Symmetry group of the space time$^1$ on which QFT is defined is usually required to have a representation on the space of states.

Quantum mechanics is just QFT in one dimensions. The spacetime in this case is the time line $\mathbb R$. Fields are $X(t)$, and $P(t)$. Symmetry group is group of translations $t\rightarrow t+b$ of $\mathbb R$. Infinitesimal form of (Hermitian) time translation operator is Hamiltonian $H=i\partial/\partial t$. One **requires** that Hilbert space of states have a representation of this group, which in Heisenberg picture is given as $$exp(iHt)X(0)exp(-iHt)=X(t),\:exp(iHt)P(0)exp(-iHt)=P(t)$$
The case of QFT on Minkowski space is similar. We again require the symmetry group (which is Poincare group in this case) to have a representation on the space of states. In particular for the subgroup of Poincare group generated by four translation operators $P_0,P_1,P_2,P_3$ we **require**
$$exp(iP_0x^0)\psi(0)exp(-iP_0x^0)=\psi(x^0,0,0,0)$$ $$exp(iP_1x^1)\psi(0)exp(-iP_1x^1)=\psi(0,x^1,0,0)$$ $$exp(iP_2x^2)\psi(0)exp(-iP_2x^2)=\psi(0,0,x^2,0)$$ $$exp(iP_3x^3)\psi(0)exp(-iP_3x^3)=\psi(0,0,0,x^3)$$ Since $P_\mu$'s commute with each other these conditions can be collectively written as :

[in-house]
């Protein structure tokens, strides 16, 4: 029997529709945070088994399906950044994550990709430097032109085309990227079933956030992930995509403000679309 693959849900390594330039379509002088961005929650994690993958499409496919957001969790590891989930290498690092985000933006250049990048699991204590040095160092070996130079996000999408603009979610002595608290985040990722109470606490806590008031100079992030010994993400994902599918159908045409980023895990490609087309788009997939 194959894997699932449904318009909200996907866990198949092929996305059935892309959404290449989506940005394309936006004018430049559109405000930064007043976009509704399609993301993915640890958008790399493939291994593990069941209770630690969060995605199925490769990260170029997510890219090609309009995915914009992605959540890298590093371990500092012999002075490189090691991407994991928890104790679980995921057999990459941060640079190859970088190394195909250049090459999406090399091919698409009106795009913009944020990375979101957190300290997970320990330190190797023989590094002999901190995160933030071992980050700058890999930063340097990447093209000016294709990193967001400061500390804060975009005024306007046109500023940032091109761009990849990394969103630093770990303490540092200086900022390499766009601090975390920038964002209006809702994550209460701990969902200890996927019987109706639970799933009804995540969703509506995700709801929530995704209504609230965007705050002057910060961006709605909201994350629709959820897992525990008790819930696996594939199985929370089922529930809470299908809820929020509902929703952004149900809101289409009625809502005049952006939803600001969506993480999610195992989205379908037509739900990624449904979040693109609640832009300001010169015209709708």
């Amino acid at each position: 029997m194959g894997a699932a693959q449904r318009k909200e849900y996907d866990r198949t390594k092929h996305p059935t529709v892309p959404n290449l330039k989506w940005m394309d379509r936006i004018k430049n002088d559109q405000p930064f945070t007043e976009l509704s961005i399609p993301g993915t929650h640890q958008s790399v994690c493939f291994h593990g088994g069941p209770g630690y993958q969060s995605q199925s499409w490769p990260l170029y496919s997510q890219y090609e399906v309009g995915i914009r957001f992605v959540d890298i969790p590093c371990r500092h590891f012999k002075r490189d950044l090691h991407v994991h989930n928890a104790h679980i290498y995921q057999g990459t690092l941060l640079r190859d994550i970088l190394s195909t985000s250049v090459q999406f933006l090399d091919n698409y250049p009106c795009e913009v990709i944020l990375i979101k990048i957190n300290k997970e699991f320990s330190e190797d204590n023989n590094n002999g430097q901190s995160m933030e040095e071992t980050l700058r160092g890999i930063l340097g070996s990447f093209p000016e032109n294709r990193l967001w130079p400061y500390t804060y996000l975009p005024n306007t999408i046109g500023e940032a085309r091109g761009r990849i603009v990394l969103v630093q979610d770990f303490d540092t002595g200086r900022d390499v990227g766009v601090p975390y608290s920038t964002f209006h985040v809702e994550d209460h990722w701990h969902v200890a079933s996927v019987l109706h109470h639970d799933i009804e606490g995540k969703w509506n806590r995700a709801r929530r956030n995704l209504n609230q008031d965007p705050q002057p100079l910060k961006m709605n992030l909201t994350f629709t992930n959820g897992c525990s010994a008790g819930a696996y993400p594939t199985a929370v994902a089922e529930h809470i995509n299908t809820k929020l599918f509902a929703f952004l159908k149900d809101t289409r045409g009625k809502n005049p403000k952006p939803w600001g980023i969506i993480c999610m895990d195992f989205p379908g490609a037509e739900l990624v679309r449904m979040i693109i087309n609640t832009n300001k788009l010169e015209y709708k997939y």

$$exp(iPx)\psi(0)exp(-iPx)=\psi(x)$$ where $P=(P^\mu), \: P^\mu=\eta^{\mu\nu}P_\nu$ and $\eta=diag(1,-1,-1,-1)$. Sredniki's sign convention is different i think.

- For example if space time is a manifold with metric $\eta$ then symmetry group is group of transfomations which preserve $\eta$.

This post imported from StackExchange Physics at 2015-03-30 13:50 (UTC), posted by SE-user user10001